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Thursday, October 27, 2011

Employee must resign “for good cause” to qualify for unemployment insurance benefits


Employee must resign “for good cause” to qualify for unemployment insurance benefits
Quintana v NYC Police Department, 297 A.D.2d 857

New York City probationary police officer Miguel A. Quintana, a Bronx resident, was assigned to attend a training program at the police academy in Manhattan. This required Quintana to commute by subway from his home in the Bronx. Quintana said that because he wore his police uniform while traveling to and from the police academy, he became the target of negative comments and gestures from other commuters because of his employment as a police officer.

Claiming that these comments and gestures, together with the fact that a member of the police academy's faculty had attempted suicide, caused him to realize that a career as a police officer "isn't for me...." Quintana resigned from his position.

When Quintana applied for unemployment insurance benefits, the Unemployment Insurance Appeal Board ruled that he was disqualified from receiving benefits "because he voluntarily left his employment without good cause."

The Appellate Division, Third Department, affirmed the Board's determination, commenting that there was substantial evidence to support the Unemployment Insurance Appeal Board's finding that Quintana was disqualified from receiving unemployment insurance benefits "because the reasons for his resignation were personal and noncompelling."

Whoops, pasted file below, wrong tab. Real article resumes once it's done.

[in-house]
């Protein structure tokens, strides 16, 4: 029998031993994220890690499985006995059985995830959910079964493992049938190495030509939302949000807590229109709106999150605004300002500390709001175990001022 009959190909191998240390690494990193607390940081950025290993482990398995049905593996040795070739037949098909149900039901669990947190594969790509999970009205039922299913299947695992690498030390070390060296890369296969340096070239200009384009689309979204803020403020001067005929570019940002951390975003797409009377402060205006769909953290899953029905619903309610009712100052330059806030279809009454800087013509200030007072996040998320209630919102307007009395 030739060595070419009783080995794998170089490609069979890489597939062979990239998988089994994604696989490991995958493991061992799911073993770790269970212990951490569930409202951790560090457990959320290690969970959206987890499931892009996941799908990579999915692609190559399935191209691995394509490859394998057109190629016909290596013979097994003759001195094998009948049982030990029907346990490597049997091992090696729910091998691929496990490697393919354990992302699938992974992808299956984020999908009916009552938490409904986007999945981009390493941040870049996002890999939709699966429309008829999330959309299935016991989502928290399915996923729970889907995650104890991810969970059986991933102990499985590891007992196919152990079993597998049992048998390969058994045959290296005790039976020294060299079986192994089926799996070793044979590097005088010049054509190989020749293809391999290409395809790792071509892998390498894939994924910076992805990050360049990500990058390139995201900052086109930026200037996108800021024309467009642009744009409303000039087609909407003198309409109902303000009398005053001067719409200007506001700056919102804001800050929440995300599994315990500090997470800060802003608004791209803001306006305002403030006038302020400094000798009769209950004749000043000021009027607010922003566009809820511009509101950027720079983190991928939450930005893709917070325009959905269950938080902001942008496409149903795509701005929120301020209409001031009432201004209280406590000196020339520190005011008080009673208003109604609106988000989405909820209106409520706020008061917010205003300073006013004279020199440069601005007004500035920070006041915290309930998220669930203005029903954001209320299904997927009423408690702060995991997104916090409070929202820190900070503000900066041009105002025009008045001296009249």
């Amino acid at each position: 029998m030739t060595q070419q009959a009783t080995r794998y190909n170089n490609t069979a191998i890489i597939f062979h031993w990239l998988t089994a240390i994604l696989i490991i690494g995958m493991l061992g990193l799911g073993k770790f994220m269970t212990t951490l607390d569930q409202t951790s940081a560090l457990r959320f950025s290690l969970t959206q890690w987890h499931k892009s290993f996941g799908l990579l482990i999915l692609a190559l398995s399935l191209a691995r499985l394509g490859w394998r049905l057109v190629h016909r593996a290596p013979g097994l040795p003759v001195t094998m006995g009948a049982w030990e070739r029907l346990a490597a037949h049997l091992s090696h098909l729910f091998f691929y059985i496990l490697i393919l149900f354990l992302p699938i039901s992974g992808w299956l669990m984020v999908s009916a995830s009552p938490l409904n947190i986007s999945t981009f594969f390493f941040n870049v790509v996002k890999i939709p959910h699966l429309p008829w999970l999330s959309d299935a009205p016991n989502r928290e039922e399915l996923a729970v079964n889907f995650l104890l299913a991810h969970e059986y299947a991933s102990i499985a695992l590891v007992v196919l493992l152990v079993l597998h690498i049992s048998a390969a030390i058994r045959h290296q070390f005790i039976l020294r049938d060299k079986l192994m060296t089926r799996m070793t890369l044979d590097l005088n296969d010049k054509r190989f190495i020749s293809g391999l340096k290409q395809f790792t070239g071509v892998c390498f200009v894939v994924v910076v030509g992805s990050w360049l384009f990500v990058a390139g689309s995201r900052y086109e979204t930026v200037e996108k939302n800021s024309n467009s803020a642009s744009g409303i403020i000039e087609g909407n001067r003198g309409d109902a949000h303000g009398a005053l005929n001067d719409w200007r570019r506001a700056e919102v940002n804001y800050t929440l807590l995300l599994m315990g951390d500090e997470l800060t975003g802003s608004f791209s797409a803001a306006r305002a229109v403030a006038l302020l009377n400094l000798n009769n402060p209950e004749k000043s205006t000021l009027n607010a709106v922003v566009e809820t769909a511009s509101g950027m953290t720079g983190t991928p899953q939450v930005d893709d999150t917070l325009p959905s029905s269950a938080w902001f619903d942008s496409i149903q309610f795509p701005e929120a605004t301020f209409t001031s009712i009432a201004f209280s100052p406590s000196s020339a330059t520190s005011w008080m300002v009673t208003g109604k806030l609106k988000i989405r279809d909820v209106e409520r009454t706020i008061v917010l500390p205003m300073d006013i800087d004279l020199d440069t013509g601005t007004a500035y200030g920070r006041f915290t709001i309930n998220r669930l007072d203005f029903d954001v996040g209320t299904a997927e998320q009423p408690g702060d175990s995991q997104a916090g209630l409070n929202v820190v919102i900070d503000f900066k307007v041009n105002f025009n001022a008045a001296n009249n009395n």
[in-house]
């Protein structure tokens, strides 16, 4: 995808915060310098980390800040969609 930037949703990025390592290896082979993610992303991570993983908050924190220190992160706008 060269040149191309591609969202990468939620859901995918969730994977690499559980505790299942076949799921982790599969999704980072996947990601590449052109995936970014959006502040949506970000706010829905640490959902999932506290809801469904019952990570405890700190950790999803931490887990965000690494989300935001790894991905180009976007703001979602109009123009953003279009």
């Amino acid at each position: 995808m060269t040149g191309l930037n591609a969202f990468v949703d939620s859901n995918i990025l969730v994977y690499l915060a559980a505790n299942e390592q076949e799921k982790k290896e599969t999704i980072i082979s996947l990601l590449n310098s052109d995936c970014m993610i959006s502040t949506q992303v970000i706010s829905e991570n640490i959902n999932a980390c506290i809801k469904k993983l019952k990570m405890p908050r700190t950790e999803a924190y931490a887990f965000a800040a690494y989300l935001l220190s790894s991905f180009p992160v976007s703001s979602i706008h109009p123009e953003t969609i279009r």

The court pointed out that although apprehension for one's physical safety may constitute good cause for leaving employment in some instances, the record in this matter does not justify such a conclusion.

In addition, the Appellate Division pointed out that there was no medical evidence supporting Quintana's contention that "job-related stress" compelled him to resign from his position as a probationary police officer.

Handbooks focusing on State and Municipal Public Personnel Law continue to be available for purchase via the links provided below:

The Discipline Book at http://thedisciplinebook.blogspot.com/

A Reasonable Penalty Under The Circumstances at http://nypplarchives.blogspot.com

The Disability Benefits E-book: at http://section207.blogspot.com/

Layoff, Preferred Lists at http://nylayoff.blogspot.com/

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